Very soon EJ had four short songs to work with, so I got her to drop the vocals onto each of the songs. What a fine job to! She got into full operatic character and before long we were creating mini mixes to slide into the main book.
So we were now armed with most of the sounds and Foley we needed to create our masterpiece!

It was just a case of layering on different tracks, using the new ‘REVelation’ Reverb hosted in Cubase Pro8, I found a general theatrical ambiance for the live on stage stuff. Later we played about with the different characters voices, the elf for instance we transposed up and layered, the magic spells needed a peeling harp and bobs your uncle, there were many other treatments, that all hopefully augmented to a well put together story that is all but graphically animated!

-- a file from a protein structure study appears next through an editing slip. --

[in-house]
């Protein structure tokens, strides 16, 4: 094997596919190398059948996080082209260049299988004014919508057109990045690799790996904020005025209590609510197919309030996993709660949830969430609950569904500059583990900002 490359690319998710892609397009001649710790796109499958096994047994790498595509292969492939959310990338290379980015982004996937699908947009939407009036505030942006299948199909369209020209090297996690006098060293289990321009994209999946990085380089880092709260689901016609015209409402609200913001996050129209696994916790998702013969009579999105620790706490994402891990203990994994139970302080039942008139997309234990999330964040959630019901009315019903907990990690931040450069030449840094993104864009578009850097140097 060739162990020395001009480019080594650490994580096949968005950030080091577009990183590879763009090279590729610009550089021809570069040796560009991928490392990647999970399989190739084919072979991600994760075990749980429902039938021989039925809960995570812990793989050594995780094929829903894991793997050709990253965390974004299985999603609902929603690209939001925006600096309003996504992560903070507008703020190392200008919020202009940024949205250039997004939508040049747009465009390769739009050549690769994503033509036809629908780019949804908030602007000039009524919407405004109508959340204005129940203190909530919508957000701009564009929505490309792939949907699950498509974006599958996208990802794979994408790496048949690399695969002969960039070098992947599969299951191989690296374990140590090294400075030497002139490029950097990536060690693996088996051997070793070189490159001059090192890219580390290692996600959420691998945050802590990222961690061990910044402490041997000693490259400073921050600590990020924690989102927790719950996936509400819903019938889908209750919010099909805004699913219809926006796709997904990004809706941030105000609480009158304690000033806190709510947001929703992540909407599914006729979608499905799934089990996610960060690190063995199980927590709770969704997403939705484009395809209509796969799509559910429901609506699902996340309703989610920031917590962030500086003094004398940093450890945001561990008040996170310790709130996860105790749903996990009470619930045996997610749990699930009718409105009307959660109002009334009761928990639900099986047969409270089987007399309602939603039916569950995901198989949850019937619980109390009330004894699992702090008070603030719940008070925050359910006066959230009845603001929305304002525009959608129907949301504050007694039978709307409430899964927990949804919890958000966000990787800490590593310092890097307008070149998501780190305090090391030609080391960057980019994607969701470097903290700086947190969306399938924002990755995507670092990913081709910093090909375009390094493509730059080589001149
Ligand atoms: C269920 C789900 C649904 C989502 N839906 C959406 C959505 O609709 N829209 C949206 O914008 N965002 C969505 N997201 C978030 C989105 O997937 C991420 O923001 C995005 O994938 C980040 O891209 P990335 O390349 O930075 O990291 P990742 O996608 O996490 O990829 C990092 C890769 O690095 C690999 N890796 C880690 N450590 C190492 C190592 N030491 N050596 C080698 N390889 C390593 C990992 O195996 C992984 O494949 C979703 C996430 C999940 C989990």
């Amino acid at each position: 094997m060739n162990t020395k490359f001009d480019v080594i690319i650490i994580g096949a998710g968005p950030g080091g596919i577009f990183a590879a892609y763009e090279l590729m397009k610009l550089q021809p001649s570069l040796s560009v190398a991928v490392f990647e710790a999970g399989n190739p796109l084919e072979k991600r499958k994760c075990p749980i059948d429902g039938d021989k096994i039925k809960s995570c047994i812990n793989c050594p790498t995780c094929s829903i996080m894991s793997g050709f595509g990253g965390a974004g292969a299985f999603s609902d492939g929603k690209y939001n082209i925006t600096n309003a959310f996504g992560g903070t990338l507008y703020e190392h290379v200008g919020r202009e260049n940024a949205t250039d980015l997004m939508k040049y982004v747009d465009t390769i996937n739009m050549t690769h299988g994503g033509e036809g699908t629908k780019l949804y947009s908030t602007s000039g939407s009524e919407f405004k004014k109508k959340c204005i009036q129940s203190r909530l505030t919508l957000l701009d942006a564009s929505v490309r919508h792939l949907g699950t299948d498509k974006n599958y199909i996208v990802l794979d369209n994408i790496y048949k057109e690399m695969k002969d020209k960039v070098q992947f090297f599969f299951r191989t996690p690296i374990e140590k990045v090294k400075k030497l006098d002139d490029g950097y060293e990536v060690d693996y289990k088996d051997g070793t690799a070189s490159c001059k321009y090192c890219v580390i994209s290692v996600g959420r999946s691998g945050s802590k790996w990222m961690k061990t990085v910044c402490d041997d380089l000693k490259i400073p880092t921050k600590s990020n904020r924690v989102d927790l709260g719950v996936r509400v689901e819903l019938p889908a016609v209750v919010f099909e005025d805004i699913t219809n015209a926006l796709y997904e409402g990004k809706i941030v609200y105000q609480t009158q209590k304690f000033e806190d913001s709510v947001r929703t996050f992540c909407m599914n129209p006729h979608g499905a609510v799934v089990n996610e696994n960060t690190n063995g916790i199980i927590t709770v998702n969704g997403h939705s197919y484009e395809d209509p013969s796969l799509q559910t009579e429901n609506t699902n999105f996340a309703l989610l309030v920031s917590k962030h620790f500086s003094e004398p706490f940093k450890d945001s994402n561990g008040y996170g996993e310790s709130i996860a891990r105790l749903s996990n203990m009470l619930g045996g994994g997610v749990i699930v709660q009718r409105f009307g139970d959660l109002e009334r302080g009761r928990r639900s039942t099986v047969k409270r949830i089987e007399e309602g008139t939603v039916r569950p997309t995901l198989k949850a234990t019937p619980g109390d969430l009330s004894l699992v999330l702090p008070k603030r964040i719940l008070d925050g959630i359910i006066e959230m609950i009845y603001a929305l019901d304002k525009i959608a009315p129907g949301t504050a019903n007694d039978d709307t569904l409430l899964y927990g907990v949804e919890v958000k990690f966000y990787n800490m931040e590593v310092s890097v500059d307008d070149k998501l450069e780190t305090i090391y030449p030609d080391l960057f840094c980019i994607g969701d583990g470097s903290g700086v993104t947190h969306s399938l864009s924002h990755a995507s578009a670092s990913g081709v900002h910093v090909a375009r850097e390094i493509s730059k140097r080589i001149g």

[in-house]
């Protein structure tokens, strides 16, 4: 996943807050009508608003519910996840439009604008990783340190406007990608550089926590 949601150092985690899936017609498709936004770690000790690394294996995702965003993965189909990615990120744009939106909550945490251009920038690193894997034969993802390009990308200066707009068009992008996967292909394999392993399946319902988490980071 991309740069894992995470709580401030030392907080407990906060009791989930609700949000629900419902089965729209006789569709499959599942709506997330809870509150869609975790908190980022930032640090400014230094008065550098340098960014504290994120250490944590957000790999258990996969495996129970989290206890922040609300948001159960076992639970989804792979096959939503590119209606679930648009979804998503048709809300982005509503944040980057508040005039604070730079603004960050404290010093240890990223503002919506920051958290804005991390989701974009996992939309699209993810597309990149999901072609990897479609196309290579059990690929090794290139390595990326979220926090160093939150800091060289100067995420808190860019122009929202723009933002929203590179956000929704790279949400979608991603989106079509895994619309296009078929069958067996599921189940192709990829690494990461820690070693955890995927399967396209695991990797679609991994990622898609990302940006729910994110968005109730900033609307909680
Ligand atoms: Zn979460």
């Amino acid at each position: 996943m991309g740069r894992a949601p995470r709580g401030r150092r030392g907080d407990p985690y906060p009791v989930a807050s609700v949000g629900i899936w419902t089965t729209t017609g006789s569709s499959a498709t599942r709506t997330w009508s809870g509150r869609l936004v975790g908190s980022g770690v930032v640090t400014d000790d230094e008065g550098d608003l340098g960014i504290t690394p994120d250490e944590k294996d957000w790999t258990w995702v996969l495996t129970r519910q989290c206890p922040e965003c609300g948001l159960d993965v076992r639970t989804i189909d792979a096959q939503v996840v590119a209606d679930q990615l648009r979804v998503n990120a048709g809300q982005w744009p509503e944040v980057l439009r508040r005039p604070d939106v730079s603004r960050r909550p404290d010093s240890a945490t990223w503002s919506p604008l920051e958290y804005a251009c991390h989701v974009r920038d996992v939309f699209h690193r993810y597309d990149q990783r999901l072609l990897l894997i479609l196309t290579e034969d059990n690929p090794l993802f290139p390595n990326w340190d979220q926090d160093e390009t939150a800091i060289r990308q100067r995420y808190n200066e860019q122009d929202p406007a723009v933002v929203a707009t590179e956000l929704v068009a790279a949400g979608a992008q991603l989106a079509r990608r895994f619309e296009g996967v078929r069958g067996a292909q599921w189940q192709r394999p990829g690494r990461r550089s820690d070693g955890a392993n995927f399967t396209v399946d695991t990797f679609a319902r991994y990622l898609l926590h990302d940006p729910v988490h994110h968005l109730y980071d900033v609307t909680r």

“Barney The Musical” is a kids story at the end of the day, it is kids that it is meant for however in places it reminds me of Sir Henry at Rawlinson End , or Jeeves and Wooster or something similar. This is not a regular audio book in the true sense, it is a listening experience par excellence!

I do have a serious grumble about Cubase Pro 8 however.

Most songs that one might want to record are never more than a few minutes. However with “Barney The Musical” being over an hour long , it did manifest a peculiar problem that made it very difficult to work with. As more tracks piled up over the narration with different sound effects and some control changes, editing got slower and slower. Yes I agree it was a very huge song! But I would have thought Cubase should have coped admirably but it let me down!